Apogee Clearmountain’s Domain Plugin Review: A reverb and delay lover’s dream

Apogee Clearmountain's Domain
  • Design - 7/10
    7/10
  • Features - 7.6/10
    7.6/10
  • Value - 5/10
    5/10
6.5/10

If you’ve heard any of the big rock hits released during the late 1970s or early ’80s, you recognize it as one of the high-points for the implementation of creative mix techniques. Whenever you put on a record from this time period, small aspects such as the tone on Keith Richards’ guitar as he opens “Start Me Up,” or the slamming gated snare reverb on “Born To Run,” have since been attached to the songs themselves, and made them completely unmistakeable from the rest. And the man behind these mixes and more, Bob Clearmountain, made that possible.

Sometimes, you have to escape normalcy and apply something outrageous to make a hit song stand out among the crowd. We still see this idea being used today by artists like Billie Eilish — taking an already great song and adding something strange and colorful to decorate it with. Yet unfortunately, it has become quite less common than it used to be. Which is why Clearmountain took it upon himself to team up with the folks at Apogee and put this idea into a signature plugin, marking the beginning of what is now known as Clearmountain’s Domain.

Design

When you watch interviews with Bob Clearmountain, it’s easy to tell that he is a laid back, give-it-to-you-straight, no frills kind of guy. If you want his opinion on something, he’ll let you know his absolute truth with no sugar coating, yet remains relaxed and kind through it all. The Clearmountain’s Domain plugin from Apogee is packaged similar to the personality of its namesake. It’s straightforward, easy to set up and navigate through, with not a lot of added design to make it look cool. Parameters are controlled by a series of longthrow faders, so you can dial in your perfect tone, and blend it with your dry signal.

Design wise, the most appealing part of this plugin is its visualizer. We would consider it similar to that of one of the standard visualizers that you can load up in iTunes. When nothing is happening, it’s a plain black screen, but when the plugin is loaded and effects are being applied, it lights up with colorful shapes to let you know how it’s responding to the incoming signal. There’s really nothing that the visualizer displays that is relevant to the monitoring of your plugin, or otherwise practical to keep an eye on, but it does add a nice effect to watch and get lost in as you work on your song.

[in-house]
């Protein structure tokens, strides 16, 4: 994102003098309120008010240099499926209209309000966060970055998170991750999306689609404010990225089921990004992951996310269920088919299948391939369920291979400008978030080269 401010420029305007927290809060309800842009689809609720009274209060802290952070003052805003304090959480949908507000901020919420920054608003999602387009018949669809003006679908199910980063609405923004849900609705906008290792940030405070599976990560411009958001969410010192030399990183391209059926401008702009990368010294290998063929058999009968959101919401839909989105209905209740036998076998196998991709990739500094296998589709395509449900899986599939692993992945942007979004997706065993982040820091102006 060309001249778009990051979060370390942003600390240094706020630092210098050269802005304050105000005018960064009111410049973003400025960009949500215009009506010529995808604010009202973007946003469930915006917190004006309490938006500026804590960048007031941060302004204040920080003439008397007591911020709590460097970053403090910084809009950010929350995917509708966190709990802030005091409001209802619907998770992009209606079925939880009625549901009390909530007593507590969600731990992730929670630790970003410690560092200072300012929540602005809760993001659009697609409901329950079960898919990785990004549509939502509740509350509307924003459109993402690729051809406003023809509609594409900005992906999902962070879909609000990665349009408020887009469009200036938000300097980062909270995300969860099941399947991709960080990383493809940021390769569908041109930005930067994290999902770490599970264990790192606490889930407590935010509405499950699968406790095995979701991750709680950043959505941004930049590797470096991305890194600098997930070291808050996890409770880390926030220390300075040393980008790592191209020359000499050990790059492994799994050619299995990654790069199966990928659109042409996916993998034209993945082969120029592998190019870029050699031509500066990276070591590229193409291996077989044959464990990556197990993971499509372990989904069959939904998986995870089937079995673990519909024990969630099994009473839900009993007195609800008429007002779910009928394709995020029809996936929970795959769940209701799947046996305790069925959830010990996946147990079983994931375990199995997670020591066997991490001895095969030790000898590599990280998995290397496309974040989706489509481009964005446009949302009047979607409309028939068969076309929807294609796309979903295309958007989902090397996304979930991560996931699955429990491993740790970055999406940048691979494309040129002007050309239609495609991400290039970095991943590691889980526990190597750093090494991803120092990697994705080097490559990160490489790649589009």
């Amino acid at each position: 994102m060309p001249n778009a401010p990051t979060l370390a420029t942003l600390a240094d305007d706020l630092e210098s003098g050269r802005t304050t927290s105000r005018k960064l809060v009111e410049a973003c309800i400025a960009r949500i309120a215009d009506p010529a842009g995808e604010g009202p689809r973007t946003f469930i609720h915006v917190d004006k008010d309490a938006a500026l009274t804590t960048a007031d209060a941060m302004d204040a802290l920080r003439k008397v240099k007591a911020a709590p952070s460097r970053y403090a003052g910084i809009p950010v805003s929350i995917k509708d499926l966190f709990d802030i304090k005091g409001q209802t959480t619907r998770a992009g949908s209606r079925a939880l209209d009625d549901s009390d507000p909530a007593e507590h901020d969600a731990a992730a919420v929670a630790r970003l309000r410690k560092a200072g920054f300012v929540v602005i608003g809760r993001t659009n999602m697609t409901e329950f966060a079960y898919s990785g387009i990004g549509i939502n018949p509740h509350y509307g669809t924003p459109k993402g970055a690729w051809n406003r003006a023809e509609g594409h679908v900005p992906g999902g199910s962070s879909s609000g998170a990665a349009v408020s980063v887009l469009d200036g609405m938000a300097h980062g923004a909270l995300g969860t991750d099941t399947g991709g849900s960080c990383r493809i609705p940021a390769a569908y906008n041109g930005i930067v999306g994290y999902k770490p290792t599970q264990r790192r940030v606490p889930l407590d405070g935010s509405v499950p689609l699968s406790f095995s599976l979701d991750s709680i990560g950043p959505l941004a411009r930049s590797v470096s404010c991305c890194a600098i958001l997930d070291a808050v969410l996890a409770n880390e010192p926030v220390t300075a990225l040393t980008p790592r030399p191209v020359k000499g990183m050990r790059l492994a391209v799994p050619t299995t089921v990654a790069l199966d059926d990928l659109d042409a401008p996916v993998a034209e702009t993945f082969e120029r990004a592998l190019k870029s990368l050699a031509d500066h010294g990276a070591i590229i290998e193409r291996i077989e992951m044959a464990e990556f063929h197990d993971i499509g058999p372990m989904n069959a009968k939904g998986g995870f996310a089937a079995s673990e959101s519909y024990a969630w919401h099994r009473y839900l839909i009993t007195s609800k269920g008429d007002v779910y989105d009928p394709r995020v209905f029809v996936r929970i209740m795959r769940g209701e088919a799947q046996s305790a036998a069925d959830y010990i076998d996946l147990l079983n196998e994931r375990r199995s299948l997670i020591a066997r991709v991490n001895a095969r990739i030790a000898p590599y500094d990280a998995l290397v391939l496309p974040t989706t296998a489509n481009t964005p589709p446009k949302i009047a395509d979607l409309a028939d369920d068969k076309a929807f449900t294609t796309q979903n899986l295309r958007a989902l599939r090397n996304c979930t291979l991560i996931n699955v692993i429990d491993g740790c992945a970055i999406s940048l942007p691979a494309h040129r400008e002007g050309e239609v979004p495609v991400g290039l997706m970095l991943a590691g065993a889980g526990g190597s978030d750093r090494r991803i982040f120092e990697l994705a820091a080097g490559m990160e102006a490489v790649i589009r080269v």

Features

To be frank, we’d wager that anybody out there who wants to purchase Clearmountain’s Domain, is doing so to mimic the tones he made popular a few decades ago. And what better way to do so, than through a plugin he himself helped create? It seems in the creation process, Apogee had this figured from the get-go, as the software seems to heavily revolve around its list of presets named after his biggest hits and artists.

From this standpoint, it seems that the most efficient way to use this plugin is to find the presets list. Then choose a song/instrument/artist that you want your applied instrument to sound similar to, tweak it, and blend your effect with your dry input from there. There was, however, one issue we did find in the ‘FX Blend’ area itself. It seems that no matter what preset effect you choose, unless you’re looking to apply some soaking wet reverb and delay to your signal, the only practical settings of this knob was to only apply between 1% and 10% of the wet signal. Whereas across the other 90% of the spectrum, you get bombarded with way too much of everything when it’s placed back in your mix. While we completely understand this is there to allow some extra creative freedom, in a practical setting aside from just messing around with it for smiles, they may have given us a little too much freedom.

The final notable feature we’ll mention about this plugin is its randomizer setting. Located just to the left of the presets menu, when pressed, it will apply a random setting to every parameter to let you play around with. Most of the time, when pressed, what you’ll get is an assortment of washed out reverb, delay, and pitch shift. But again, it’s fun to play with, but unless you happen to be working on a weird, experimental project that calls for that much effect, you won’t be able to use it in your mix unless you turn that blend fader way down.

Conclusion

At the end of the day, Clearmountain’s Domain is quite a lot of fun to play with, and could certainly be loaded up to use on any project that calls for some embellishment. And it seems that’s exactly what it was designed for, Clearmountain himself in a promotional video encouraged users to load up presets, but most importantly, to have fun with it and to get creative with your mixes.

Although, at its best, this plugin is a simple way to possibly add some color to your instruments that you wouldn’t have initially thought of. If you’re already a big fan of Clearmountain and his signature sounds, this would be a perfect plugin for you to load up, and have them at your fingertips. However, at an asking price of $349, we believe it ought to offer quite a bit more in terms of practical mix use. As well as a little bit more time spent going into its parameters during development.

At the same price, one could easily purchase several heavy delay and reverb plugins from a company like Waves or Soundtoys, and adjust the parameters to a point that sounds similar to these classic mixes. But it seems you have to shell out quite a bit more for Clearmountain’s name and signature package. If that’s what you’re after, then Clearmountain’s Domain is absolutely the right tool for the job.